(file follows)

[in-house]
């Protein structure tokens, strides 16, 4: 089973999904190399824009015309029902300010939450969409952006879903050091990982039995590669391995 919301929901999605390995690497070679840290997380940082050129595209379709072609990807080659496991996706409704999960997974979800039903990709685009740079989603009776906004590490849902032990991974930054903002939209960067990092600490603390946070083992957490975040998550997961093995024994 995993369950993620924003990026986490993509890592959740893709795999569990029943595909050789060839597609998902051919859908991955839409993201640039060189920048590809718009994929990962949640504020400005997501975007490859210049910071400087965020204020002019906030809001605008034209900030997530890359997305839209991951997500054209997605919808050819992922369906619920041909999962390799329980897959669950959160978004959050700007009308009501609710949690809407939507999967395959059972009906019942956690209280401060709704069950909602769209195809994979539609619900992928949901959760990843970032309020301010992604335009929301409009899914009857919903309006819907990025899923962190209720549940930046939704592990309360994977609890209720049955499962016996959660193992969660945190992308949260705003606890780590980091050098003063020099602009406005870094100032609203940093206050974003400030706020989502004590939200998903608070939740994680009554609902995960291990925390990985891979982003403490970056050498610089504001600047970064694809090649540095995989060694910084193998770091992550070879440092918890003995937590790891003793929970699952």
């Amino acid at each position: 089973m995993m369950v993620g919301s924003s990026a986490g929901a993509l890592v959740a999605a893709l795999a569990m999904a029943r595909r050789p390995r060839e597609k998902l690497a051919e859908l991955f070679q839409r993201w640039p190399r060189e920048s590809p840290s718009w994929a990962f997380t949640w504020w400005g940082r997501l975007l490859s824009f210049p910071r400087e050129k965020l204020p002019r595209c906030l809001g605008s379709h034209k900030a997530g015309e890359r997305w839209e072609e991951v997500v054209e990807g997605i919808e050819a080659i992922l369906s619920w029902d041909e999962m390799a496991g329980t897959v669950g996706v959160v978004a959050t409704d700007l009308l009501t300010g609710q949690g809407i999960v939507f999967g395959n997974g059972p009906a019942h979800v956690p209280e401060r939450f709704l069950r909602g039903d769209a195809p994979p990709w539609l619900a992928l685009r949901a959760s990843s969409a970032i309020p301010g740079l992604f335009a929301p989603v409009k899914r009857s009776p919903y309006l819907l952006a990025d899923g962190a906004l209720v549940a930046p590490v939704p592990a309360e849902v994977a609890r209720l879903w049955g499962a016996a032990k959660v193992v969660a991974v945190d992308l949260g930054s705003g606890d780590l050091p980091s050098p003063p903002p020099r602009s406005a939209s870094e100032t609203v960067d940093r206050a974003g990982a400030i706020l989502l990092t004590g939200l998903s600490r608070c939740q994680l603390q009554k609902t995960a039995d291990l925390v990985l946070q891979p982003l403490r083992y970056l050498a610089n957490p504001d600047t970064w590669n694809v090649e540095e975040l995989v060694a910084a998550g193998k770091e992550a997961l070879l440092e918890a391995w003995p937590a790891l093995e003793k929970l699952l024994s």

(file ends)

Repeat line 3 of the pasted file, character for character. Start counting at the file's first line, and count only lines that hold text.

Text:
């Amino acid at each position: 089973m995993m369950v993620g919301s924003s990026a986490g929901a993509l890592v959740a999605a893709l795999a569990m999904a029943r595909r050789p390995r060839e597609k998902l690497a051919e859908l991955f070679q839409r993201w640039p190399r060189e920048s590809p840290s718009w994929a990962f997380t949640w504020w400005g940082r997501l975007l490859s824009f210049p910071r400087e050129k965020l204020p002019r595209c906030l809001g605008s379709h034209k900030a997530g015309e890359r997305w839209e072609e991951v997500v054209e990807g997605i919808e050819a080659i992922l369906s619920w029902d041909e999962m390799a496991g329980t897959v669950g996706v959160v978004a959050t409704d700007l009308l009501t300010g609710q949690g809407i999960v939507f999967g395959n997974g059972p009906a019942h979800v956690p209280e401060r939450f709704l069950r909602g039903d769209a195809p994979p990709w539609l619900a992928l685009r949901a959760s990843s969409a970032i309020p301010g740079l992604f335009a929301p989603v409009k899914r009857s009776p919903y309006l819907l952006a990025d899923g962190a906004l209720v549940a930046p590490v939704p592990a309360e849902v994977a609890r209720l879903w049955g499962a016996a032990k959660v193992v969660a991974v945190d992308l949260g930054s705003g606890d780590l050091p980091s050098p003063p903002p020099r602009s406005a939209s870094e100032t609203v960067d940093r206050a974003g990982a400030i706020l989502l990092t004590g939200l998903s600490r608070c939740q994680l603390q009554k609902t995960a039995d291990l925390v990985l946070q891979p982003l403490r083992y970056l050498a610089n957490p504001d600047t970064w590669n694809v090649e540095e975040l995989v060694a910084a998550g193998k770091e992550a997961l070879l440092e918890a391995w003995p937590a790891l093995e003793k929970l699952l024994s």